On a recent trip to Berlin, one of the big thrills for us was discovering how good the food is here! Berlin is known for being a buzzing metropolitan city with a cool vibe and international food culture. Our family discovered so many great food finds in Berlin that are completely appropriate for both kids and adults.
Since we live in Germany and have plenty of opportunities to eat typical German food when we go out, we were looking for something a little different in Berlin – but we made an exception for currywurst! Currywurst is a hot pork sausage cut into slices, covered in a curry-spiked ketchup, and usually served with fries (pommes). Though currywurst can be found all over Germany at fast-food kiosks and on kids’ menus, it was invented in Berlin. There is even a museum in Berlin near Checkpoint Charlie (Deutsches Currywurst Museum) dedicated to the city’s signature dish! We bought our Berlin currywurst from a stand at a festival near Brandenburg Gate, but it can be found on street corners all over the city.
As we were strolling through the Prenzlauer Berg neighborhood around lunchtime we happened upon this little Vietnamese restaurant. We took a chance and grabbed the last available table and ended up so glad we did! Vietnamese summer rolls (goi cuon), pho tai beef soup, and vermicelli (bun) dishes with grilled pork and spring rolls were all excellent. Service was efficient even though the place remained packed the entire time we were there.
Anklamer Str. 38, Prenzlauer Berg, +49 30 34623307, www.lemongrass-berlin.de
Kuchi serves creative sushi and other Japanese dishes in an effortlessly cool atmosphere. We loved the communal seating and that there were plenty of other families with kids in the restaurant too. Our kids discovered their love of lychees at Kuchi after ordering the house-made lychee lemonade. Everything we had was tasty and arrived quickly, from gyoza starters, to simple maki and nigiri, to the “Extreme” rolls like the TNT roll. Our children also loved the yakitori and yaki-pork skewers, which would be perfect for little ones who aren’t sushi fans.
Gipsstr. 3, Mitte, +49 30 28386622, www.kuchi.de/restaurant/mitte, reservations are recommended and can be made on the website
Henne Alt-Berliner Wirtshaus
Henne is a Berlin institution that has been around since 1908, and looking around the restaurant it’s evident that the place hasn’t changed much since then. The atmosphere makes it easy to imagine the days when the restaurant saw the Berlin wall go up and come down right outside its front door. Photos aren’t even allowed inside! Henne does one thing – milk-broiled half-chicken – and it does it really well. Potato salad and krautsalat, a German vinegar-based cole slaw, are the only side dishes on the menu, and the chicken is served with a slice of bread. There are a few sausages available for those who don’t like chicken, but the chicken at Henne is definitely the star. Each expertly seasoned half-chicken is cooked fresh to order, yielding crackly chicken skin on the outside and moist meat on the inside. I had the added treat of trying a special drink on offer: Berliner Weisse (a sour white beer particular to the region) mixed with a house-made lavender syrup, which was positively yummy and really unique.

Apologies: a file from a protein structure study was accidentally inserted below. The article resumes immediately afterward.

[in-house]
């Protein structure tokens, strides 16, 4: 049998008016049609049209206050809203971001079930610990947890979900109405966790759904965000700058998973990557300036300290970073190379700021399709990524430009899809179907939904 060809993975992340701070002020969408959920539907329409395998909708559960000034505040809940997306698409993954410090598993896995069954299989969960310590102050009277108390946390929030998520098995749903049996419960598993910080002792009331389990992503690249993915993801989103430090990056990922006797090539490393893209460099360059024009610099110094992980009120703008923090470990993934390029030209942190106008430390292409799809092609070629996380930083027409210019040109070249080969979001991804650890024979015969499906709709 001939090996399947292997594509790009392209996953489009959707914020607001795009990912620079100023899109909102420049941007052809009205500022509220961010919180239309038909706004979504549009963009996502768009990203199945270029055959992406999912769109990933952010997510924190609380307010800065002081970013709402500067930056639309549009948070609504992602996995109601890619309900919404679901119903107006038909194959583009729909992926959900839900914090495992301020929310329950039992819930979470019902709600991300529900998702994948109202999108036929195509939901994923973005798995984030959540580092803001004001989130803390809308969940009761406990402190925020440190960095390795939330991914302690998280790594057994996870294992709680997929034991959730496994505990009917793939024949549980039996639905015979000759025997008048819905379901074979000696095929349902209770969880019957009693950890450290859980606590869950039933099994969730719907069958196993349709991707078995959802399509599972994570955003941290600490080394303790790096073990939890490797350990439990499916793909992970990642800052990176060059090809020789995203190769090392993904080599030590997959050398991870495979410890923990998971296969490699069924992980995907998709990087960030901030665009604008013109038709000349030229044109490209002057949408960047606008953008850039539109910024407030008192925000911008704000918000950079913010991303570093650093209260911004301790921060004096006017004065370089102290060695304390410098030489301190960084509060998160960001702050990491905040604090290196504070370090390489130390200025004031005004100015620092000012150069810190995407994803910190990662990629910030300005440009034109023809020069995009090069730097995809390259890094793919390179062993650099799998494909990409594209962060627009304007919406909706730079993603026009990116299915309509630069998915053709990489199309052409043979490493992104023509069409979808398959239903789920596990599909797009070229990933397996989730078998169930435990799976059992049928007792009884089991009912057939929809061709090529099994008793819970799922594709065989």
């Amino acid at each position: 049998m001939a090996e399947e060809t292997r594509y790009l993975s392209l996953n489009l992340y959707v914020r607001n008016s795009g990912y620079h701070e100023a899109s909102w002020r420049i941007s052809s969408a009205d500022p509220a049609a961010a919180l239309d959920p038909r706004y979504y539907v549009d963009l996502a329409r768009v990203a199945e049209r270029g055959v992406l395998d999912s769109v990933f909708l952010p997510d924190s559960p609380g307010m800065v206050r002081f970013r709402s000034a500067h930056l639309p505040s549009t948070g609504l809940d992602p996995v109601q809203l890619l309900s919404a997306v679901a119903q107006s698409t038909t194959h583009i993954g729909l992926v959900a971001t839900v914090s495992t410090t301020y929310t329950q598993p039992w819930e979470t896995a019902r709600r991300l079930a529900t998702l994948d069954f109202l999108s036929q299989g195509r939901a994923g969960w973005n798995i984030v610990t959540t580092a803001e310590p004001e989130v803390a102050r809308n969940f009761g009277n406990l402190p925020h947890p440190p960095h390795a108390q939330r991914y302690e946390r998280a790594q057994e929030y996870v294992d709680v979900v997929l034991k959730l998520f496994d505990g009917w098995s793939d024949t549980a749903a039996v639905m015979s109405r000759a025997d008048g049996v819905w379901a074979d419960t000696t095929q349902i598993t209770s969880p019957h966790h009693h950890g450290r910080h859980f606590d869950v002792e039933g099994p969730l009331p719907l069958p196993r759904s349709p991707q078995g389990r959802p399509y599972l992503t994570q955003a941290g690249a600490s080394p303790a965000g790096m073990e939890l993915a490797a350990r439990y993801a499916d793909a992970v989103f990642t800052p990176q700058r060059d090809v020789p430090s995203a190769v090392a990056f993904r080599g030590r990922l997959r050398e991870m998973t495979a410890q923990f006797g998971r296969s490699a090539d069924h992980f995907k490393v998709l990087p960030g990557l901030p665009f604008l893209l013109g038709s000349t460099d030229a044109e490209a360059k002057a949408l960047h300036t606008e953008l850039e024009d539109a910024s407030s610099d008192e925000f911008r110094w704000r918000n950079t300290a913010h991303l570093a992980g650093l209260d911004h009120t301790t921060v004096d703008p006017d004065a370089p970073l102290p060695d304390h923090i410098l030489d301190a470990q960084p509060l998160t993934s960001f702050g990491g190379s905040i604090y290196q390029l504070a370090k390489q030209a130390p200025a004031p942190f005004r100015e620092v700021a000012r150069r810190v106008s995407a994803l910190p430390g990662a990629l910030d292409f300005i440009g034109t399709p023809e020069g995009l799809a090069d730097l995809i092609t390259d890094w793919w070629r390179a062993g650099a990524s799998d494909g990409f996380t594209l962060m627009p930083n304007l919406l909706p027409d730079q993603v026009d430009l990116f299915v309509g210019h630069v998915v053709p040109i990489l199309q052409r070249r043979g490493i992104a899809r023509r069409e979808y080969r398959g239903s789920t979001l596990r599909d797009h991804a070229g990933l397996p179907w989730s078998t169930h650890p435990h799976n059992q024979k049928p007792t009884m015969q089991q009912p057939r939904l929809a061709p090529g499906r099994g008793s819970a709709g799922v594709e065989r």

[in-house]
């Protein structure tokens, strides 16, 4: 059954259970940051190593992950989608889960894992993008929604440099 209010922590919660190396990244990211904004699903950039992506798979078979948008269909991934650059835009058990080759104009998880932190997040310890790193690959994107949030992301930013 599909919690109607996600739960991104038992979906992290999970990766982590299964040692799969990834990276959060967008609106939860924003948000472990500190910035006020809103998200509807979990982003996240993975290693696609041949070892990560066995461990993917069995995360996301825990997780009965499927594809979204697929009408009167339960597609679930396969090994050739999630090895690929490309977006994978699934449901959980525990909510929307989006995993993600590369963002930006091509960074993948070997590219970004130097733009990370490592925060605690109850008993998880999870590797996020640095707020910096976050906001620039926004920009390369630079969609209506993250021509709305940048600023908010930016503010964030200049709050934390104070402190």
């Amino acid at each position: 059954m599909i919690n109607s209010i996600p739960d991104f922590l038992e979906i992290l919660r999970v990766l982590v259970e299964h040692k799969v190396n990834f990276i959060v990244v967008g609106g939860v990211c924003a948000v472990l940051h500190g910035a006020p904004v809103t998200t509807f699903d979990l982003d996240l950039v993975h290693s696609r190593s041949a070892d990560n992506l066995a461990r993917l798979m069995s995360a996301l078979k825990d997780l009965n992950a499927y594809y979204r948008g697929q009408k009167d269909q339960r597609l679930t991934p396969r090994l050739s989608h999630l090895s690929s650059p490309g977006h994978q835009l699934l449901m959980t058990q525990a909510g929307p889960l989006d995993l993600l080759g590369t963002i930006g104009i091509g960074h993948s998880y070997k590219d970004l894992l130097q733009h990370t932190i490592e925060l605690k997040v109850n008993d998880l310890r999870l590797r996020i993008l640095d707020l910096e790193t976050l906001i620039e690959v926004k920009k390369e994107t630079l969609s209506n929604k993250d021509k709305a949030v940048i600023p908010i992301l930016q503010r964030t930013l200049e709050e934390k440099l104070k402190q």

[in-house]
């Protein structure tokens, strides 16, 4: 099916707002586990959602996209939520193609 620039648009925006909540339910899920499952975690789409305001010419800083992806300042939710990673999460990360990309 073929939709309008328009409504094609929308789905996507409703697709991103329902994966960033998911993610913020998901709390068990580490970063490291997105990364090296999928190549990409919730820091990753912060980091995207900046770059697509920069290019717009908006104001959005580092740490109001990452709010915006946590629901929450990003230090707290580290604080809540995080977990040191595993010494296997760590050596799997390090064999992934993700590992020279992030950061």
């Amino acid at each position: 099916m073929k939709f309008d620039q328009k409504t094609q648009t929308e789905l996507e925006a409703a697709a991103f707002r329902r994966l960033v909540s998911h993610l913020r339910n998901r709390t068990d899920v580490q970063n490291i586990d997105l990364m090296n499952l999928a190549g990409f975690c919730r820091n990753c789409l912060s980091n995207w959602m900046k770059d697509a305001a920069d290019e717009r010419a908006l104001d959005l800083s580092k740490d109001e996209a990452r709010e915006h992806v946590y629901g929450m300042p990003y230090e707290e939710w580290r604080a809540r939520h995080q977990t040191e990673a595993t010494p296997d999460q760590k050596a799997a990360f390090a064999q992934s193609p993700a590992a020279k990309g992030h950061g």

Leuschnerdamm 25, Kreuzberg, +49 30 6147730, www.henne-berlin.de, reservations are a must and can be made on the website
The Kaufhaus des Westins, known as the KaDeWe, is the largest department store in continental Europe, so it’s an important stop on the itinerary for anyone wanting to do some serious shopping in Berlin. Even more importantly for us, the KaDeWe has a food court that covers its entire sixth floor! Every corner, nook and cranny of this floor is filled with gourmet foods, wine, chocolates, meats, seafood, cheeses, and lunch counters for any taste. We sat down at a counter serving Chinese food and ate some noodles and dim sum that were prepared right before us. Then we moved on to shop for some sweet treats after lunch, all while ogling all the other foods on display. Other lunch options include an oyster bar, a fish bar, a sausage bar, a pasta bar, a cheeseburger counter, and more. This is a maze that is really fun to get lost in at lunchtime!
Tauentzienstraße 21-24, Schöneberg, +49 30 21210, www.kadewe.de
We chose Katz Orange for our “nice” dinner out while in Berlin. Katz Orange is tucked away in a courtyard off of Bergstrasse in Berlin Mitte, and we looked forward to a special meal as we approached its illuminated brick façade at dusk. The interior is at once cozy and chic, and we were fortunate to be seated at a table in a little niche with a window overlooking the outdoor terrace. The menu is really conducive to sharing family-style, which is perfect when eating out with children. The signature slow-cooked meats are as good as they sound (the short ribs are highly recommended), but we loved the “home cooking with a twist” side dishes even more. The menu included craft cocktails for the adults (sometimes a difficult find in Germany, where the focus is usually on wine and beer) and fun sodas for the kids. Members of the wait staff were super friendly and chatted up our kids while offering us great suggestions both on and off the menu. Mom and Dad even ended up with an off-menu homemade hazelnut schnapps to cap off the meal. We could not have had a better night at Katz Orange – if only we could transport it to our neighborhood! Alas, we’ll have to wait to visit again on our next trip to Berlin.
Bergstraße 22, Mitte, +49 30 983208430, www.katzorange.com, reservations are recommended and can be made on opentable.com
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